Wednesday, July 7, 2010
Venezuela captures a top Latin American terrorist
Plans to commit terrorist acts in Venezuela were impeded
Venezuela captures a top Latin American terrorist
By Jean-Guy Allard and Eva Golinger
Francisco Chavez Abarca was captured entering Venezuela with a falsified passport. The El Salvadoran is known as the “right hand” of Cuban terrorist Luis Posada Carriles, responsible for bombings and terrorist acts against Cuba and its allies during the past 40 years
Venezuela's President Hugo Chavez announced the capture of Salvadoran terrorist Francisco Chavez Abarca after he attempted to enter Venezuela’s international airport with a false passport last Thursday.
The Salvadoran criminal nicknamed "El Panzon" not only organized a series of explosions that killed young Italian tourist Fabio di Celmo in 1997, he also recruited, trained and dispatched several other mercenaries to Havana, in addition to personally making three trips to the island to conduct several attacks against Cuban installations.
President Chavez revealed that the arrest of "El Panzon" was made during an intelligence operation on the evening of July 1 when the offender tried to enter Venezuela. Abarca was arrested at the airport in Maiquetia after arriving on a commercial airliner from Costa Rica and was immediately transferred to the headquarters of the Bolivarian Intelligence Service (Sebin).
"What did Chavez Abarca plan to do in Venezuela? Who was waiting for him?" asked President Chavez before announcing that the terrorist would be deported to Cuba based on an Interpol request seeking his arrest.
"This gentleman came here to kill me, my heart tells me so", said President Chavez, referring to the Salvadoran’s mission in the South American nation.
"Posada Carriles must be very nervous because we’ve captured one of his main cohorts", exclaimed the Venezuelan leader. Venezuela has an outstanding extradition request for Luis Posada Carriles, who has been protected by the US government since his illegal entry via Texas in May 2005. Posada Carriles, a naturalized Venezuelan citizen, is a fugitive from Venezuela’s justice system, having escaped from a Venezuelan prison in 1985 after his arrest for his role in the 1976 bombing of a Cuban airliner that killed all 73 passengers on board.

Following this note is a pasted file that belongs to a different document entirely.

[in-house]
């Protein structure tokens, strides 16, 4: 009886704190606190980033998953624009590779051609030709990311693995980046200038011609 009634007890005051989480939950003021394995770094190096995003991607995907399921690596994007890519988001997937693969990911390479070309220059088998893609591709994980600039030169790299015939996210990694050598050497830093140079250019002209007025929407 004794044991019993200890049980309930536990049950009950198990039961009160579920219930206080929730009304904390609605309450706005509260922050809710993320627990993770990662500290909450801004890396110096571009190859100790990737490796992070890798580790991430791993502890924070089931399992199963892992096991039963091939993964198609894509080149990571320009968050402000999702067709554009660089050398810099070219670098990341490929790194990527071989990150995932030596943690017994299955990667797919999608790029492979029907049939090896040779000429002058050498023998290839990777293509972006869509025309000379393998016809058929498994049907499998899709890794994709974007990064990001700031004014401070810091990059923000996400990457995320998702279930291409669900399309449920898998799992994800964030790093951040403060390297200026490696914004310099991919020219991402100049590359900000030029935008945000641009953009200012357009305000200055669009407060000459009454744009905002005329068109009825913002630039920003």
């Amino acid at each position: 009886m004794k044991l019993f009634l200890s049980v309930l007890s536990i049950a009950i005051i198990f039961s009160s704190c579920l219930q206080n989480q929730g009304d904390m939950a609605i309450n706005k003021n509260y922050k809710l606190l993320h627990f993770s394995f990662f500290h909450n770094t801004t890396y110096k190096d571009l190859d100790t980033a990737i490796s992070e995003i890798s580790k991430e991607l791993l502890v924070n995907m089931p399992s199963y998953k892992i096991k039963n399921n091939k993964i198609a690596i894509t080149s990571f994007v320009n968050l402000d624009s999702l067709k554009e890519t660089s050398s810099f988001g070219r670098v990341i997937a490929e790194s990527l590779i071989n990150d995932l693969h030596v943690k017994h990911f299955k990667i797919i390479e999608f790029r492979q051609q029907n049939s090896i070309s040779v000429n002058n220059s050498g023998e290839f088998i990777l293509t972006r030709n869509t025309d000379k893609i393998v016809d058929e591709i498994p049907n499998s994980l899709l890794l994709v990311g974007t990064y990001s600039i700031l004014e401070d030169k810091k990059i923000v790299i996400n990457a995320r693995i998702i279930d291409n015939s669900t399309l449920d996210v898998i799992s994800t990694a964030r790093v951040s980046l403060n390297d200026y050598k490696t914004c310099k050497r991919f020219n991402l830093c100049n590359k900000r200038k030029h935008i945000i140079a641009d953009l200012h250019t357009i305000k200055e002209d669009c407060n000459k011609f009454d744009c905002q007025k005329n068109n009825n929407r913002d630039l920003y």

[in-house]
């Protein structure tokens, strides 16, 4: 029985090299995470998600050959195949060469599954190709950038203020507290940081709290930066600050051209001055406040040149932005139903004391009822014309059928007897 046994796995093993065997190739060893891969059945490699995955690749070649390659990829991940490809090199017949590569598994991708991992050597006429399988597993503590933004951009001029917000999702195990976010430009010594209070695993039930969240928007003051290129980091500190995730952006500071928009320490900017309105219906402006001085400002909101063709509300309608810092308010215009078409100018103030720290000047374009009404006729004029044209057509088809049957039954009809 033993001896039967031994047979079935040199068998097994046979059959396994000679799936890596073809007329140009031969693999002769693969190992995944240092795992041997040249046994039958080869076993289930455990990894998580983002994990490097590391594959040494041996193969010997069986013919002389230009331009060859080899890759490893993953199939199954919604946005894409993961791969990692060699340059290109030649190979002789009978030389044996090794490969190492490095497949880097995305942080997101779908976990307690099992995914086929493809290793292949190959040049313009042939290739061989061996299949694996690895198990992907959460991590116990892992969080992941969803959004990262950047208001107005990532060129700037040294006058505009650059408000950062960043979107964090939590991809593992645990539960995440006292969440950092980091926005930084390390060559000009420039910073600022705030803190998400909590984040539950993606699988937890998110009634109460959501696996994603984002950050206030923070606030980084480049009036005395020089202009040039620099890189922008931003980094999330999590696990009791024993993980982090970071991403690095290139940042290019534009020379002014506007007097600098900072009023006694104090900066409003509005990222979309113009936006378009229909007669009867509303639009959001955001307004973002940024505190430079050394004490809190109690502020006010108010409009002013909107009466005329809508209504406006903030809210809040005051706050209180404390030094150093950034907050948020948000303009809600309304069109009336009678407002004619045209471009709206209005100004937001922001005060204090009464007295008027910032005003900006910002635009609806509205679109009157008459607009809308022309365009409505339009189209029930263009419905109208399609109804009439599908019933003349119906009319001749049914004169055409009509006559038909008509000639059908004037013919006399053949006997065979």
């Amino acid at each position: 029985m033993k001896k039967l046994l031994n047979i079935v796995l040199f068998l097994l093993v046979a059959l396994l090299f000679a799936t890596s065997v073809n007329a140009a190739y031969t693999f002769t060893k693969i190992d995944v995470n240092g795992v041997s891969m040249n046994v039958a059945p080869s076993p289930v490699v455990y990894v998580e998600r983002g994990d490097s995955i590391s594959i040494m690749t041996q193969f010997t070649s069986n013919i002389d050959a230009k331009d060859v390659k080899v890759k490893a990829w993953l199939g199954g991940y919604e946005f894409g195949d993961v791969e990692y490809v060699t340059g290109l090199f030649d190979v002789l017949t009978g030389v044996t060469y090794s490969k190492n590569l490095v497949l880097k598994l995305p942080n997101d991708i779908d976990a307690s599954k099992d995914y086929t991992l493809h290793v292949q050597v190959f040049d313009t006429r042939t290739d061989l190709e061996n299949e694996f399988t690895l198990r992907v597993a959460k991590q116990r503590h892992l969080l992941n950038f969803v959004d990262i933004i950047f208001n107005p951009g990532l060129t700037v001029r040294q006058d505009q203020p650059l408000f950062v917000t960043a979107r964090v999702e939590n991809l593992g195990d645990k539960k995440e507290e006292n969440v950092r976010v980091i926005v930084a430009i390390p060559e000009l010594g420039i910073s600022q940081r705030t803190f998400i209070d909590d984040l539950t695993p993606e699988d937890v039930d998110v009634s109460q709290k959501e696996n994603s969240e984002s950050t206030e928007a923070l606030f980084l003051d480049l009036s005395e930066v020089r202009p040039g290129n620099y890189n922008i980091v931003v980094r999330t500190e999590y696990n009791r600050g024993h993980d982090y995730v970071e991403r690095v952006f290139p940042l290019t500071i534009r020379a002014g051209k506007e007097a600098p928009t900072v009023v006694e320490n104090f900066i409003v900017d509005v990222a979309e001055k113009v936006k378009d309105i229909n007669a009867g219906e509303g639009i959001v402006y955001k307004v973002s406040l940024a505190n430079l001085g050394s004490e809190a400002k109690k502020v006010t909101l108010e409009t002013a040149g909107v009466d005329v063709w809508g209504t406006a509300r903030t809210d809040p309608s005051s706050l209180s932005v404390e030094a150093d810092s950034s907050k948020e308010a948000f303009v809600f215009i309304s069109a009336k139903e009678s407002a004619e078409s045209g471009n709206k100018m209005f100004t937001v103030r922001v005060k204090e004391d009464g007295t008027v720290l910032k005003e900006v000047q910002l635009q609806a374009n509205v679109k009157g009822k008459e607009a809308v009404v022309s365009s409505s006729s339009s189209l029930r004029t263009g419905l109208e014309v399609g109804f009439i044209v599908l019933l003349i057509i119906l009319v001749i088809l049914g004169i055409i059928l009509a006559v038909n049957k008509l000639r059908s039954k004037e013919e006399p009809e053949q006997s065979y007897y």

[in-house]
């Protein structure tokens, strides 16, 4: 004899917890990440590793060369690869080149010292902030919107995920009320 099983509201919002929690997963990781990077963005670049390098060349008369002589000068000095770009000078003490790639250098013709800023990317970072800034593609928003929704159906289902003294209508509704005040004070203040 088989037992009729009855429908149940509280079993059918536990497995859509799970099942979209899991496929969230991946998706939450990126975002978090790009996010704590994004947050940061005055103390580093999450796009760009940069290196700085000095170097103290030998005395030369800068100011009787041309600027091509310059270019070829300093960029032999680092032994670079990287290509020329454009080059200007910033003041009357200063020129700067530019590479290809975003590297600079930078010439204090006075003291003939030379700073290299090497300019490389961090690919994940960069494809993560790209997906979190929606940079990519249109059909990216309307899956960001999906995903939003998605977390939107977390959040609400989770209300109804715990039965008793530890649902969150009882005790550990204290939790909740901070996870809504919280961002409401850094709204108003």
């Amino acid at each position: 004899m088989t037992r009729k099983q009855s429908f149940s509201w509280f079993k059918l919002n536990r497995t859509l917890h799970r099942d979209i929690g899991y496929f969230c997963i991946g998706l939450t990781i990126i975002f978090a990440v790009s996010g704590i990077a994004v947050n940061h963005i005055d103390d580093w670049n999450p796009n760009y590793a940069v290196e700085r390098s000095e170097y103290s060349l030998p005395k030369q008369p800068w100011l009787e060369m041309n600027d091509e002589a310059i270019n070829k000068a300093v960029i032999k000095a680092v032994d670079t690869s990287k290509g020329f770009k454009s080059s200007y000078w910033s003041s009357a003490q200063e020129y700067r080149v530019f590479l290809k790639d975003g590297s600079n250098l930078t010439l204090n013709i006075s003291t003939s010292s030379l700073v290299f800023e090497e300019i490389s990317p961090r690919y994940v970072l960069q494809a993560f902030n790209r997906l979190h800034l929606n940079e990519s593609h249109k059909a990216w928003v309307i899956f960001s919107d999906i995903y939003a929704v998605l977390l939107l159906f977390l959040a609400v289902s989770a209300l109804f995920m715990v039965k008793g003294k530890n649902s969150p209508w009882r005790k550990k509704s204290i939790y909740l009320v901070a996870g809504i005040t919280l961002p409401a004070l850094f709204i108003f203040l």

The Salvadoran criminal Luis Posada Carriles hired in 1997 is a known criminal gang leader who for years made the headlines in El Salvador for his illicit activities, including car theft, drug trafficking and money laundering.
While Posada, the continent's most notorious terrorist, is in the United States, under the protection of the Obama administration - with a trial that never seems to happen - and a hero of the Miami mafia, Chavez Abarca was imprisoned for two years in El Salvador, not for terrorism, but for his role as head of a Central American network of car thieves.
In the early 90s, Francisco "El Panzon" Chavez Abarca was involved in drug trafficking and the sale of weapons and counterfeit money in Guatemala. Through these illicit operations, which were all overseen by Posada, he gradually became his confidant.
"El Panzon" was linked in the early 90s with Posada Carriles through his father, the arms dealer Antonio Chavez Diaz, who was involved during the 1980s buying weapons captured by the Salvadoran army in counterinsurgency operations while Posada, his client, "ran" drug operations and transported arms for the US-backed and funded Nicaraguan Contras.
The 1997 plot to sow terror in Cuba was generated in the offices of the US-funded Cuban American National Foundation (CANF), founded in September 1981 under the guidance of the Reagan-Bush administration, and run by CIA agent Jorge Mas Canosa.